Plans are that businesses above the VAT threshold will have to keep digital records from 2019.

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T hink about the history of of England. Up until the 1950s, East End families (usually women and children) would decamp from London every autumn to the countryside to work for the next few weeks in the hop gardens. This was valuable work, which often helped pay for necessities over the winter months, and when the ‘hop cards’ which allocated a family a place on a particular farm were delivered they were so prized that a black market developed in London of stolen and forged cards – perhaps an early form of identity theft! The days of such intensive manual labour have long gone. Of the 72,000 acres of hops that grew across southern England at the end of the nineteenth century, only 2,650 now remain. But the taste for beer is stronger than ever – so where do all the hops come from, and how does the harvest now happen? Where do the hops for British beers now come from, and is there a terroir for hops as there is for grapes? Growing of hops is now primarily restricted to Kent and the West Midlands with acreage split evenly between the two locations. We believe that terroir does play an important part in hops. To give an example: the parentage of many hops grown in Germany, US and around the world is English (such as the Goldings hop variety which was first reported in Surrey in the 1750s). These hops however express themselves differently when grown on different soils with different temperatures and latitude (as day length is extremely import for hop growing). hops in this country and you probably have a somewhat idealised picture of the historic hop harvests in the south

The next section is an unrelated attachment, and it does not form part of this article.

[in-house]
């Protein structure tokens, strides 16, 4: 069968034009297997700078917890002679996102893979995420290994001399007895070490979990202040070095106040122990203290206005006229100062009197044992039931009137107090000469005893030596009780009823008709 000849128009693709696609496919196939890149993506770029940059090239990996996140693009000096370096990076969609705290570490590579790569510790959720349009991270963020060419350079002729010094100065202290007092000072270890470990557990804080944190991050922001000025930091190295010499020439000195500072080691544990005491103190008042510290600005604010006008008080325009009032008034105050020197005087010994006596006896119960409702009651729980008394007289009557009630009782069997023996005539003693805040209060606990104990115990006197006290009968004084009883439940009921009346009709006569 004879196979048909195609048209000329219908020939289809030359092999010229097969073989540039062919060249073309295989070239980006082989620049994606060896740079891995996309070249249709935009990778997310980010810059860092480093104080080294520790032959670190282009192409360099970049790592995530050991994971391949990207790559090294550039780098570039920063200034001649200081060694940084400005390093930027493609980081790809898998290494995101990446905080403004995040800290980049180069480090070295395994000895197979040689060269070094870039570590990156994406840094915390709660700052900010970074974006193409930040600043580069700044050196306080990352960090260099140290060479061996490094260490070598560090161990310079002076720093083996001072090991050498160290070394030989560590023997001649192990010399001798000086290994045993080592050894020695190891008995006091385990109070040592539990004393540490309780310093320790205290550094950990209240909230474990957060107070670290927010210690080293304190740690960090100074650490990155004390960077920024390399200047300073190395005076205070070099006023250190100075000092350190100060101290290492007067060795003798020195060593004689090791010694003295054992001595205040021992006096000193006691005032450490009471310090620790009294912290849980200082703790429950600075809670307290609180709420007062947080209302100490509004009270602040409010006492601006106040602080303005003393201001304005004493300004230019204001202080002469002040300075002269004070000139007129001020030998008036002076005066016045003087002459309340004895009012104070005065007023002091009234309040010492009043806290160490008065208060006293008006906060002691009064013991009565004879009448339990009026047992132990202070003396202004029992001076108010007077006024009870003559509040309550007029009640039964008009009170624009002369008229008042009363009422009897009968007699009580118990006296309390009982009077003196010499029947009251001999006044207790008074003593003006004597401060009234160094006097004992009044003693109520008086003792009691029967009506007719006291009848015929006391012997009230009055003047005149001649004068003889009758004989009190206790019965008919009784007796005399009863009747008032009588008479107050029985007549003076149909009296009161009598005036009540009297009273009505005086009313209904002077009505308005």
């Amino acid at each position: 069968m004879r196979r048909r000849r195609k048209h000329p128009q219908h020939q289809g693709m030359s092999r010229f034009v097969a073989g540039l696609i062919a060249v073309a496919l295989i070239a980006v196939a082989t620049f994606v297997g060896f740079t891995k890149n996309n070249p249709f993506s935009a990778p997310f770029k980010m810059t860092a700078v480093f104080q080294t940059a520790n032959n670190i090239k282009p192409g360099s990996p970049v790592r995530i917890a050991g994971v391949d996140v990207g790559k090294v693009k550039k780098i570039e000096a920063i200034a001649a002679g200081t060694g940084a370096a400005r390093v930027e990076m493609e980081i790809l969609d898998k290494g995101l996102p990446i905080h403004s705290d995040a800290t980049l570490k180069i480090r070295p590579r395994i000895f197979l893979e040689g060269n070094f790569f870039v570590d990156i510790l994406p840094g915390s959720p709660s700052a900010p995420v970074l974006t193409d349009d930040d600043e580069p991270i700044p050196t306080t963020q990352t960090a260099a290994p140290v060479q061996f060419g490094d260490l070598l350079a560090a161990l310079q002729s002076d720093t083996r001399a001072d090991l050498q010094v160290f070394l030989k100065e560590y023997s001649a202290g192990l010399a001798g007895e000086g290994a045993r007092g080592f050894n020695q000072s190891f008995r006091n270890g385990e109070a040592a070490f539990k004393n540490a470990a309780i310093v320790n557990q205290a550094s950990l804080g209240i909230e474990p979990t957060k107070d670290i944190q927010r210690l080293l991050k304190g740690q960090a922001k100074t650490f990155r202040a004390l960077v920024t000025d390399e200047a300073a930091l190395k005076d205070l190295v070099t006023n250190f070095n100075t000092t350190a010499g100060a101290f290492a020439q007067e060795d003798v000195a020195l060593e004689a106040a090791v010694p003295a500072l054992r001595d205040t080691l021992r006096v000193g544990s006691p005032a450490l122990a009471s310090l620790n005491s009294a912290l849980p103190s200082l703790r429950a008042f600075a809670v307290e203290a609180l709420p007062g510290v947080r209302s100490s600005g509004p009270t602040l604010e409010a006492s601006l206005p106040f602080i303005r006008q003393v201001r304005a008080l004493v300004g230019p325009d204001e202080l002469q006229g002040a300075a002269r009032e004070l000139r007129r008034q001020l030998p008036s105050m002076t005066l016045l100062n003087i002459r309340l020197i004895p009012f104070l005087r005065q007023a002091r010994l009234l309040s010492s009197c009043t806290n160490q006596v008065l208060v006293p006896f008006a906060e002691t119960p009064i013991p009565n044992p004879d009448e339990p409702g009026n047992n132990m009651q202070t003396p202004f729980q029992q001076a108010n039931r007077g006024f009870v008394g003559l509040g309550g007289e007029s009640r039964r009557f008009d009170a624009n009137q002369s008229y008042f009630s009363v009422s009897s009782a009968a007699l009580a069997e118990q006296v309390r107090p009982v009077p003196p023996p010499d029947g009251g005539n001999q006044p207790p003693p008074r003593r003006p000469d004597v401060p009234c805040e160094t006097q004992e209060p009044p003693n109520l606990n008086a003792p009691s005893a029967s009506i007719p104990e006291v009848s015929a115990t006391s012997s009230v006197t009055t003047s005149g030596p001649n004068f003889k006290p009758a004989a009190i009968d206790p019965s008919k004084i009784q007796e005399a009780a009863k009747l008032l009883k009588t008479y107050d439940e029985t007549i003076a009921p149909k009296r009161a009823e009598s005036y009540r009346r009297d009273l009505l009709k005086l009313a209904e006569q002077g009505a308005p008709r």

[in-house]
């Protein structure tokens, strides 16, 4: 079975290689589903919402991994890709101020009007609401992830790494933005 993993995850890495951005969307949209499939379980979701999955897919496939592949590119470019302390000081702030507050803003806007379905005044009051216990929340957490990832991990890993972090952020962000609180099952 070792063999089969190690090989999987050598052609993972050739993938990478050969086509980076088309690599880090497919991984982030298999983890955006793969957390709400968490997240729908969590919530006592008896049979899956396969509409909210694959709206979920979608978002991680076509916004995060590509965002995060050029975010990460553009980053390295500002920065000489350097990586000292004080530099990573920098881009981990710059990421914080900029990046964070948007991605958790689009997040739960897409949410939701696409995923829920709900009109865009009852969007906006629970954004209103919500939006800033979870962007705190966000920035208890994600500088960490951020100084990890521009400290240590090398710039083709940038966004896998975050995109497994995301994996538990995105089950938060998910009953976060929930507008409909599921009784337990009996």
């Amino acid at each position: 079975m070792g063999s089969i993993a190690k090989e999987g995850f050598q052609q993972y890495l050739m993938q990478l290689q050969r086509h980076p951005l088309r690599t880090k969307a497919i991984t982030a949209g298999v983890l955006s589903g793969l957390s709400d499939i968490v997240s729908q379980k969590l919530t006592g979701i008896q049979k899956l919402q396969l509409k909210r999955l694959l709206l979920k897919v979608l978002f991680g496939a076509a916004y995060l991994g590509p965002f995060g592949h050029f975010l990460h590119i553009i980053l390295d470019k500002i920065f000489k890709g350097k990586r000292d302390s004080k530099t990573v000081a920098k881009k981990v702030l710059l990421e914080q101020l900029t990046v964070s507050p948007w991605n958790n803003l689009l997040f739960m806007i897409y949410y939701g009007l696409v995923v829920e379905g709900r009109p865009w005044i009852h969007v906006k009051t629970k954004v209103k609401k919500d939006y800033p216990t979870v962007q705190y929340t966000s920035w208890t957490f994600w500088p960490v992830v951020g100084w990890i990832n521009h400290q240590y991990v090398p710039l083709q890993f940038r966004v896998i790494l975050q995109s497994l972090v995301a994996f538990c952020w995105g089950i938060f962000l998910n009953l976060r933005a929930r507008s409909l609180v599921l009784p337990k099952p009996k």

For more information about Steiner Hops please see

What are the current trends in beers and brewing, and what do you think the next big thing will be? We have seen a massive growth in more heavily hopped and flavoursome beers in the past few years. Whilst this may be reaching saturation in the Western world there is still much more room for growth in Asia and South America for this beer style. In addition we have seen the global brewers respond to the growing threat from the much smaller micro brewers by purchasing many of these breweries, often at inflated prices. In the current market place it is hard to differentiate between genuine micro breweries brands and the multinational brands. This will probably result in drinkers searching out their local breweries who source local hops and malt for their beers. Whilst our breeding programme is naturally focused on developing more flavoursome varieties such as Denali which is packed with a pineapple punch, the less sexy focus is to improve yield. These agronomic factors include improved disease resistance meaning less pesticide spraying and improved drought tolerance such that irrigation can be minimised, all of which improve the sustainability of hops during times of climate change. Finally, what are your tips for pulling the perfect pint? Firstly, make sure the glass is clean and dry. Beer foam tends to dissipate when it comes into contact with oils that may be smeared on the surface of the glass, and a damp glass will produce less foam. We recommend a glass with sloping sides, such as the traditional pint glass shape, to get the best result.